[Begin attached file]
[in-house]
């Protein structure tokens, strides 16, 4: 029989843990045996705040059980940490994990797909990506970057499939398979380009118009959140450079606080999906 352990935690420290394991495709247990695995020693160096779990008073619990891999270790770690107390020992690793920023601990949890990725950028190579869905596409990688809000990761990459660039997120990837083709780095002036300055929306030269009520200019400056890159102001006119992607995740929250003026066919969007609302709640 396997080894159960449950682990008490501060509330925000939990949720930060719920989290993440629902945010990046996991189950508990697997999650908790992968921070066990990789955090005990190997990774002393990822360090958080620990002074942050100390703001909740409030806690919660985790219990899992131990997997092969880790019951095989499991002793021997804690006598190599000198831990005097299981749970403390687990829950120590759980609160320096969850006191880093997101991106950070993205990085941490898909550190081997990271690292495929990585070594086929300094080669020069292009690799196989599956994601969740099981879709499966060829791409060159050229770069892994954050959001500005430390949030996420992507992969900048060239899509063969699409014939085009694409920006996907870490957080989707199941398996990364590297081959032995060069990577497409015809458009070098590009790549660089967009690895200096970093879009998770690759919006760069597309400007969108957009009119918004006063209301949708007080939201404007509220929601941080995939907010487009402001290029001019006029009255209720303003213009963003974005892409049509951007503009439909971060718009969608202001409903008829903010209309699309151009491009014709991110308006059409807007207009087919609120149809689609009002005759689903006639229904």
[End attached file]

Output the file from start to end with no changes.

[in-house]
């Protein structure tokens, strides 16, 4: 029989843990045996705040059980940490994990797909990506970057499939398979380009118009959140450079606080999906 352990935690420290394991495709247990695995020693160096779990008073619990891999270790770690107390020992690793920023601990949890990725950028190579869905596409990688809000990761990459660039997120990837083709780095002036300055929306030269009520200019400056890159102001006119992607995740929250003026066919969007609302709640 396997080894159960449950682990008490501060509330925000939990949720930060719920989290993440629902945010990046996991189950508990697997999650908790992968921070066990990789955090005990190997990774002393990822360090958080620990002074942050100390703001909740409030806690919660985790219990899992131990997997092969880790019951095989499991002793021997804690006598190599000198831990005097299981749970403390687990829950120590759980609160320096969850006191880093997101991106950070993205990085941490898909550190081997990271690292495929990585070594086929300094080669020069292009690799196989599956994601969740099981879709499966060829791409060159050229770069892994954050959001500005430390949030996420992507992969900048060239899509063969699409014939085009694409920006996907870490957080989707199941398996990364590297081959032995060069990577497409015809458009070098590009790549660089967009690895200096970093879009998770690759919006760069597309400007969108957009009119918004006063209301949708007080939201404007509220929601941080995939907010487009402001290029001019006029009255209720303003213009963003974005892409049509951007503009439909971060718009969608202001409903008829903010209309699309151009491009014709991110308006059409807007207009087919609120149809689609009002005759689903006639229904």